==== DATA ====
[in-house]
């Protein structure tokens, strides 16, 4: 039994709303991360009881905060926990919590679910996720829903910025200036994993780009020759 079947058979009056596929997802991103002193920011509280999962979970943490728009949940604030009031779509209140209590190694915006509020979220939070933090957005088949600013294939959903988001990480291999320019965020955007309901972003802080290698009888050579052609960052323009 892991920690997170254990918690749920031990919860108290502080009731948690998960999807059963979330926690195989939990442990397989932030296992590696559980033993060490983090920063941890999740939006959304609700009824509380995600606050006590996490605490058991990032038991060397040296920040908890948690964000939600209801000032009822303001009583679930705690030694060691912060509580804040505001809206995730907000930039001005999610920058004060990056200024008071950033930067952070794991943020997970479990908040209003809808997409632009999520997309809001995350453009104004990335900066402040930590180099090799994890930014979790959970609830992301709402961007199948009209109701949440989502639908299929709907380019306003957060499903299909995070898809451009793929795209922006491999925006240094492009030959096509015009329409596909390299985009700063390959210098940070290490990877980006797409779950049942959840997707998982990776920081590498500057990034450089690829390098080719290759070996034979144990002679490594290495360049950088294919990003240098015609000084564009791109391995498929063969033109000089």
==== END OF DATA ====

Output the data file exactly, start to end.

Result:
[in-house]
């Protein structure tokens, strides 16, 4: 039994709303991360009881905060926990919590679910996720829903910025200036994993780009020759 079947058979009056596929997802991103002193920011509280999962979970943490728009949940604030009031779509209140209590190694915006509020979220939070933090957005088949600013294939959903988001990480291999320019965020955007309901972003802080290698009888050579052609960052323009 892991920690997170254990918690749920031990919860108290502080009731948690998960999807059963979330926690195989939990442990397989932030296992590696559980033993060490983090920063941890999740939006959304609700009824509380995600606050006590996490605490058991990032038991060397040296920040908890948690964000939600209801000032009822303001009583679930705690030694060691912060509580804040505001809206995730907000930039001005999610920058004060990056200024008071950033930067952070794991943020997970479990908040209003809808997409632009999520997309809001995350453009104004990335900066402040930590180099090799994890930014979790959970609830992301709402961007199948009209109701949440989502639908299929709907380019306003957060499903299909995070898809451009793929795209922006491999925006240094492009030959096509015009329409596909390299985009700063390959210098940070290490990877980006797409779950049942959840997707998982990776920081590498500057990034450089690829390098080719290759070996034979144990002679490594290495360049950088294919990003240098015609000084564009791109391995498929063969033109000089």